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How your smartphone is changing cinema

Starvecrow

How your smartphone is changing cinema

Starvecrow

Smartphone technologies are increasingly playing a major part in film production, distribution and reception. This month sees the launch of what is being billed as the “world’s first selfie movie”. And next a series is to air on Instagram. Last year, Tangerine became the first film shot on an iPhone to feature at the Sundance film festival.

The first known film shot entirely on an iPhone was Night Fishing (2011). The director attached a 35mm lens to the iPhone’s camera in order to achieve a cinematic look. Night Fishing draws on the framing and grammar of traditional film, eschewing the characteristics traditionally associated with portable recording such as unstable imagery, shaky camera moves, distorted audio, and sickness-invoking motion.

The iPhone mounted onset of Night Fishing, 2011. Image courtesy of Moho Film

More recently, Tangerine presented a blend of traditional codes and conventions associated with cinematic storytelling (such as cross-cutting and using an anamorphic adapter to achieve a wide screen) with newer mobile-specific features (such as continual takes, long tracking shots, and hand-held fluid camera work). The result is an absorbing on-screen intimacy with the characters, and a unique screen aesthetic – a hybrid of old and new methods of cinematic storytelling.

New modes of viewing

Rage (2009) was the first feature film to be designed for mobile phone viewing, and one which embedded the mobile phone symbiotically into the processes of production, distribution and consumption. Although the film itself was shot using a conventional video camera held by the director, it clearly considers the mobile phone in its creation: each of the protagonists addresses a fictional camera operator who is filming each of their private exchanges using his mobile phone. Rage was distributed simultaneously as a theatrical release and as a downloadable film via Babelgum (for free) to be watched on a mobile phone.

The Silver Goat premiere, 2012. © Sam Pearce

The launch of the iPad in April 2010 opened up further possibilities for cinematic-style storytelling. The Silver Goat (2012) was the first feature film to be created exclusively for the iPad, the first to be released as an app in the UK and several other countries, and the first in the world to have an iPad-only premiere. This took place on a London Route Master bus which traversed many of the film’s locations throughout the city while the audience members watched the film on their individual iPads.

APP, 2013. © Raymond van der Bas

Then there’s the film APP (2013), for which audiences were required to download the accompanying app – Iris - prior to entering the cinema and then encouraged to interact with it in the auditorium. A horror film in which an app takes over the main protagonists (and the audiences phones) – alludes to the consequences of our new reliance on smartphone devices and its subversion of our privacy.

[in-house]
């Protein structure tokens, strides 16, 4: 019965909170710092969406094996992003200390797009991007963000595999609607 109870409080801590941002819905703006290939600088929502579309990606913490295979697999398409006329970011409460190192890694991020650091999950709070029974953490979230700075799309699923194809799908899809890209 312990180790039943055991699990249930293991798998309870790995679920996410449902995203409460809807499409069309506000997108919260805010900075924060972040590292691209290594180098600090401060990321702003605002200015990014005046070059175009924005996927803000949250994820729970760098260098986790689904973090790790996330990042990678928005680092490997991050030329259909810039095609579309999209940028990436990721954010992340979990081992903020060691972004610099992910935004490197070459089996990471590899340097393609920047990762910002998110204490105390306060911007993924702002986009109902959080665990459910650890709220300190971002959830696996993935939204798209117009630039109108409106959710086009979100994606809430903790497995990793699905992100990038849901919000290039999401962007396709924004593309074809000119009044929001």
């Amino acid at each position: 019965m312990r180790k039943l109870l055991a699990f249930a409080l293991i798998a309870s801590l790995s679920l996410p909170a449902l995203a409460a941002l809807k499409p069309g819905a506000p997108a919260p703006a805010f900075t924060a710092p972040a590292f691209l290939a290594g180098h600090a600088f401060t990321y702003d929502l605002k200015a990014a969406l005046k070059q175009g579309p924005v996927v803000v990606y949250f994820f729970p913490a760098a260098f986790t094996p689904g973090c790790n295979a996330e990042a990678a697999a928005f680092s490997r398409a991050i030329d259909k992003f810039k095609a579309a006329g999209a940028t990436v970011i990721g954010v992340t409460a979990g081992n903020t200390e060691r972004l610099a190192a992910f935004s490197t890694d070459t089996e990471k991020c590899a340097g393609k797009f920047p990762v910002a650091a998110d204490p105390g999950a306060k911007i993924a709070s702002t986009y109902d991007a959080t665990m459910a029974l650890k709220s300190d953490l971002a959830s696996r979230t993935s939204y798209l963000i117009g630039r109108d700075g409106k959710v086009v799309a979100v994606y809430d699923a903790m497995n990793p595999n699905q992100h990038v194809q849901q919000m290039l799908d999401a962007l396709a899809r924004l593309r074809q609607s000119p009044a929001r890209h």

APP exemplifies how new mobile cinema forms – through choice of story, subject matter and style – can explore the impact of computer mediated communications on our everyday life. This is also a recent topic of documentary cinema in Werner Herzog’s soon to be released Lo and Behold: Reveries of the Connected World.

New ways of filmmaking

The consequences of mobile technologies on our everyday lives is most explicitly explored in the newly released #Starvecrow, the “world’s first selfie movie”. The film is a blend of improvised footage, shot entirely on the actors mobile devices, with characters turning their cameras on themselves and each other. Blurring reality with fiction, the improvised material is cut with found footage from the actors’ own mobile phone film libraries and personal home video archives culminating in over 70 hours of footage.

This material was then mined and assembled, and further semi-scripted scenes were shot to create multi-streamed narratives in an 85-minute feature film. This style, coupled with the challenging themes of the film, makes for an uncomfortable viewing experience, and is an unapologetic social comment on the darker side of the mass-uptake of new technologies – the pervasiveness of self documentation, self-surveillance, narcissism and social voyeurism.

Today, the ubiquity of the smartphone means that a generation’s behaviour is being recorded and made publicly available on social media for future audiences. Through these social media channels - lives are now characterised, shaped, and sometimes ruined by naive behaviour and past misdemeanours - the implications of which we, as a society, are yet to fully comprehend.

As with all emergent media forms, the content and themes reflect and exemplify the tools of their making - ultimately creating new ways of storytelling, new modes of production and new types of audience engagement. As such, these pioneering and visionary examples of smartphone films will undoubtedly take their place as significant innovations in the history of cinema.